“Disaster -Management & Mitigation”

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Disaster -Management & Mitigation
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Environment

Highlights:

Causes of Disasters – Prevention – Management – Mitigation – NDMA – Response to Disasters – Training & Preparation of NDMF – Dealing with Media – Responsibility of NDMF and transition of site to local authorities – Necessary Policies.

Quotations for considerations:

  • “The fundamental causes of most disasters arise from human and organizational failures – inadequate safety protocols, corporate hierarchies, conflicting egos or plain laziness” – Robert Bea (Disaster Specialist).
  • “The impulse… to devote resources to predicting the next (Disaster) makes (one) more vulnerable to those not predicted. It is better to invest in preparedness, not in prediction…  One can have a clear idea of the consequences of an event, even if one does not know how likely or when it is likely to occur… Plan to mitigate the consequences” – Nicholas N. Taleb .
  • “Prepare for the unknown by studying how others in the past have coped with the unforeseeable and the unpredictable.” – General George S. Patton

Key Concepts:

Natural phenomena may not always result in a Disaster, except when they affect people and their property and projects. Hence it is essential that we study such phenomena and plan to avoid such ill-effects.

To attempt to prevent disasters you need to have the discipline and foresight to make the necessary investments to attain to realistic and adequate safety and protection levels before getting into a situation where you then don’t have the resources to do so.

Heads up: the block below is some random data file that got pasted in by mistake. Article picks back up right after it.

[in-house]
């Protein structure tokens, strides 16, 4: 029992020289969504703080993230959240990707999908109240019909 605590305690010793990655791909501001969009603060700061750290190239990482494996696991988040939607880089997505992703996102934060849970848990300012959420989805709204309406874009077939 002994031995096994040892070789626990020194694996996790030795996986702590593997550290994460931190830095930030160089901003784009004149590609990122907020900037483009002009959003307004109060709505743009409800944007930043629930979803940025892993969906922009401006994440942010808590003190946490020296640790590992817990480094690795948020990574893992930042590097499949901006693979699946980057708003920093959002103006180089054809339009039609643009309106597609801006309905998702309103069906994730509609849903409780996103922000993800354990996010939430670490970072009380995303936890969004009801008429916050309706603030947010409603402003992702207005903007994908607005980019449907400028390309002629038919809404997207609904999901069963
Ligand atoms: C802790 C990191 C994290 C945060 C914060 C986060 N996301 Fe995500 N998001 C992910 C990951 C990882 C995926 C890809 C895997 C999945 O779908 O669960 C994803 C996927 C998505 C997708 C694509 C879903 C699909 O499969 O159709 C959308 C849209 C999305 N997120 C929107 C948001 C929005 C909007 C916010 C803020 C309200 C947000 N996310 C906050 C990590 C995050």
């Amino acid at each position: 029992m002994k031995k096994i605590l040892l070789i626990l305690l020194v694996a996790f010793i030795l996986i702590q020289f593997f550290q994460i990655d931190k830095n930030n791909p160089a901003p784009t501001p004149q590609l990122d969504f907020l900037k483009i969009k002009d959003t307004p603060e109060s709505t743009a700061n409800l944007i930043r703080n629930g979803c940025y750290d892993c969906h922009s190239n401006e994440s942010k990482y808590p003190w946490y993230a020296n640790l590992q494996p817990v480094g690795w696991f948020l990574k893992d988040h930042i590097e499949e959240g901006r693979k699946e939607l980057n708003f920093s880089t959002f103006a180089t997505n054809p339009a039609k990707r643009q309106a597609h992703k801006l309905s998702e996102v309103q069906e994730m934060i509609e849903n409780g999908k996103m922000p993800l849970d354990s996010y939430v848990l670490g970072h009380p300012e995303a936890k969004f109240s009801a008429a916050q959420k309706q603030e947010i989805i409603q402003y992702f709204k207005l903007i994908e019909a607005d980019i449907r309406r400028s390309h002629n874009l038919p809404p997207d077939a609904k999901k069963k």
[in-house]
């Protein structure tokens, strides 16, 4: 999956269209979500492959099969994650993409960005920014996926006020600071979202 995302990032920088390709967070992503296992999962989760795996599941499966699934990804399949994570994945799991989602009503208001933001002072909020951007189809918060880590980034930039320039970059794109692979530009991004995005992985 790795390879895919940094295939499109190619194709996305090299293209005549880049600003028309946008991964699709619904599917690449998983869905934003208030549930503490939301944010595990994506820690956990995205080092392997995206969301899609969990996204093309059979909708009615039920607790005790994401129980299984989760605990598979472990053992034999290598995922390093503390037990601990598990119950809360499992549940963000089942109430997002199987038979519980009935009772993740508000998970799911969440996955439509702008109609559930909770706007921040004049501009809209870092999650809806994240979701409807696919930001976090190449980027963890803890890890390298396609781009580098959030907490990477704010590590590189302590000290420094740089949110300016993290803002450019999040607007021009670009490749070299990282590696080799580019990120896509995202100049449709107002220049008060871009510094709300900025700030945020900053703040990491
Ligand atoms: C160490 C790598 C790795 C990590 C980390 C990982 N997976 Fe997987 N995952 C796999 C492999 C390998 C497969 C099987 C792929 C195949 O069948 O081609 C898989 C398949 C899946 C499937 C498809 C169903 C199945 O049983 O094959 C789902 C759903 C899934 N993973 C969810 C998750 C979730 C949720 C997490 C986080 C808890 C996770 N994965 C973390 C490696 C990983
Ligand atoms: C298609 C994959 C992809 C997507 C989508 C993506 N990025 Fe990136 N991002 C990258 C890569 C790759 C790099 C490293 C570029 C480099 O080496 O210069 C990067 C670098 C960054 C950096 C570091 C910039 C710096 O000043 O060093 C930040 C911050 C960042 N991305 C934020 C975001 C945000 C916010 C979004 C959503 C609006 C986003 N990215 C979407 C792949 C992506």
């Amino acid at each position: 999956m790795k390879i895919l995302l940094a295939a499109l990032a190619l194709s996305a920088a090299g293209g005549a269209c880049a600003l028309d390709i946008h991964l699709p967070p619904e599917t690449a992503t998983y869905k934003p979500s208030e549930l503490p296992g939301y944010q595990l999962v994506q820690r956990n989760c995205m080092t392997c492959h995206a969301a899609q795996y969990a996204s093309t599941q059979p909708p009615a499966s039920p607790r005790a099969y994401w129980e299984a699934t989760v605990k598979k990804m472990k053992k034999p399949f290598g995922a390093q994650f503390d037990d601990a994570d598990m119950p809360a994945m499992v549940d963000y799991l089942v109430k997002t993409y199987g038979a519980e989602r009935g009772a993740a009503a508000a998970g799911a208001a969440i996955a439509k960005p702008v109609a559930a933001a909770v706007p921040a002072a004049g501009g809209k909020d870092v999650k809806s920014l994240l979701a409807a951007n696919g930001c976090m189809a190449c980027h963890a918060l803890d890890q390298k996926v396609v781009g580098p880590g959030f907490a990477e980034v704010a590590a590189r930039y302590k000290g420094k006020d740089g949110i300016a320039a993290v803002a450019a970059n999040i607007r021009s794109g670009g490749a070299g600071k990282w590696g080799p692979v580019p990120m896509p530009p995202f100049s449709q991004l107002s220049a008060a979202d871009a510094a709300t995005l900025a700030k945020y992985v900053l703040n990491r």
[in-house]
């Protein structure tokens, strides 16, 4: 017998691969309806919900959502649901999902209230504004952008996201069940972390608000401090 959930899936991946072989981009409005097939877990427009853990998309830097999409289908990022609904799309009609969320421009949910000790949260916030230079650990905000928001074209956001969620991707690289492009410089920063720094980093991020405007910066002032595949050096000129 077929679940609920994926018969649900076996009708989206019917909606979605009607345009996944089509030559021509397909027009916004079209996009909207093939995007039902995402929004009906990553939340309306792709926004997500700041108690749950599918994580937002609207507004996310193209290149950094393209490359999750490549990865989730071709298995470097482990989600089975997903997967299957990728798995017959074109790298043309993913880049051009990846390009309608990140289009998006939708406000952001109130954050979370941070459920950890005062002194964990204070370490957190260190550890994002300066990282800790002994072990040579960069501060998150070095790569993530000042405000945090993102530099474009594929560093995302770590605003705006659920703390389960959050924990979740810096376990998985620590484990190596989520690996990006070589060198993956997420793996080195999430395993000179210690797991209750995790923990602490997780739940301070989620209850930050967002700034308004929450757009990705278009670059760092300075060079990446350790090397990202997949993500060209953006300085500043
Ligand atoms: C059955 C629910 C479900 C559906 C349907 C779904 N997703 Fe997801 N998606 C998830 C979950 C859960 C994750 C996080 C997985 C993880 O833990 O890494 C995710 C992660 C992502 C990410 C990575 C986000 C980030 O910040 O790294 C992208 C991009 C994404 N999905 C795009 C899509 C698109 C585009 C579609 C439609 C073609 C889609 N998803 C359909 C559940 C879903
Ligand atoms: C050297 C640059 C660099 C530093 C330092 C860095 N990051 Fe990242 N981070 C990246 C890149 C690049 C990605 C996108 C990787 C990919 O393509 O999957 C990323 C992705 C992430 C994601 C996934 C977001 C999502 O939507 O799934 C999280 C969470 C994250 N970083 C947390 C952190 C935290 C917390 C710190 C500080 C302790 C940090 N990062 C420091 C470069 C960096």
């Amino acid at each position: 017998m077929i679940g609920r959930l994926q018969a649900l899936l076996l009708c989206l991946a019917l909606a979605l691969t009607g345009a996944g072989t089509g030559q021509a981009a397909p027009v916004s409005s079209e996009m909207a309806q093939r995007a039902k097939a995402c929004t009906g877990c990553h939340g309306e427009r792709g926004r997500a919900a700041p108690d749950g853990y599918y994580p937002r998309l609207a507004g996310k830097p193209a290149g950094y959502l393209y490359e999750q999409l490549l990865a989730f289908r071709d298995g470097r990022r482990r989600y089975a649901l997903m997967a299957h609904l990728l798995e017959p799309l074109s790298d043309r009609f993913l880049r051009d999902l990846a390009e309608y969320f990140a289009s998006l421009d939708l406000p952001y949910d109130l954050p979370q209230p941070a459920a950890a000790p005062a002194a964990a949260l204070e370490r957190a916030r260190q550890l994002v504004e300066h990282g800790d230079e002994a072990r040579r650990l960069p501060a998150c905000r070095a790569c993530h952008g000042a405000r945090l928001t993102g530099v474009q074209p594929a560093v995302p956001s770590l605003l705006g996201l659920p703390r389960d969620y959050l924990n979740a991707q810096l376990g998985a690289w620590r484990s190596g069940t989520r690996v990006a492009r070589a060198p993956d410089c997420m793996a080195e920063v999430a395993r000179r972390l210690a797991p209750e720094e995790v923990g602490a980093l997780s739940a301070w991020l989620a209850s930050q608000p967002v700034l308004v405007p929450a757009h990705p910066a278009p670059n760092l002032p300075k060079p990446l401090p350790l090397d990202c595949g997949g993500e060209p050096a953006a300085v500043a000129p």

We tend to ignore warnings of catastrophes because we have short attention and memory spans of prior incidents and disasters. The real killer is our indolence. Don’t allow building in flood plains and low lying areas, specify appropriate regulations for building in seismic zones etc.

While we can’t always prevent a disaster but we can do things to mitigate the risks. If a project or building, etc needs to be done then we should be willing to bear the costs for doing so now in a responsible manner. Not doing so would definitely result in greater, even catastrophic, costs (even 100 or 1000 times more) in future.

But how safe is safe enough? In most cases be practical and realistic in assessing the level of safety determined to be desirable. However, when considering densely populated or intrinsically high risk projects (Nuclear Power, Chemical and Biological facilities etc) think about the ‘impossible’ happening and plan for the worst case as today the aviation industry does. If the cost is too high, then seek to avoid the situation. If it is unavoidable then the cost must be incurred.

  • Disaster Management starts with ensuring the determination and specification of effective preventive measures, arising out of a proper and realistic understanding of the acceptable level of risk to be catered for, in the execution and operation of any Project (Building, Infrastructure, or System).
  • Disaster Mitigation requires a clear understanding of the effects of each of the many types of Disasters, and the ability to respond immediately and appropriately to mitigate the effects of each.
  • The immediate response to a Disaster should be to mitigate the effects of the Disaster and stabilize the situation at the Disaster location at the soonest. Such a response should be on preplanned lines and will require the proper positioning of suitably trained and equipped personnel.
  • The aftermath of a Disaster, once an acceptable level of stability is attained, should be to manage its long term effects and thus should be dealt with by the normal State administration.
  • For Terrorism and Accidents, even if more severe than usual, the response teams should normally be from the respective Departments (Railways, Power, Atomic Energy etc) along with the local Police, Fire and administrative authorities. However if the incident / event is such as to require a much stronger response with greater resources than available locally, the NDMF teams or even Military teams and resources can be called upon, as per prior laid down procedures to prevent delays and further escalation of damage.

Disaster – What it is:

Pages: 1 2 3 4 5 6 7 8

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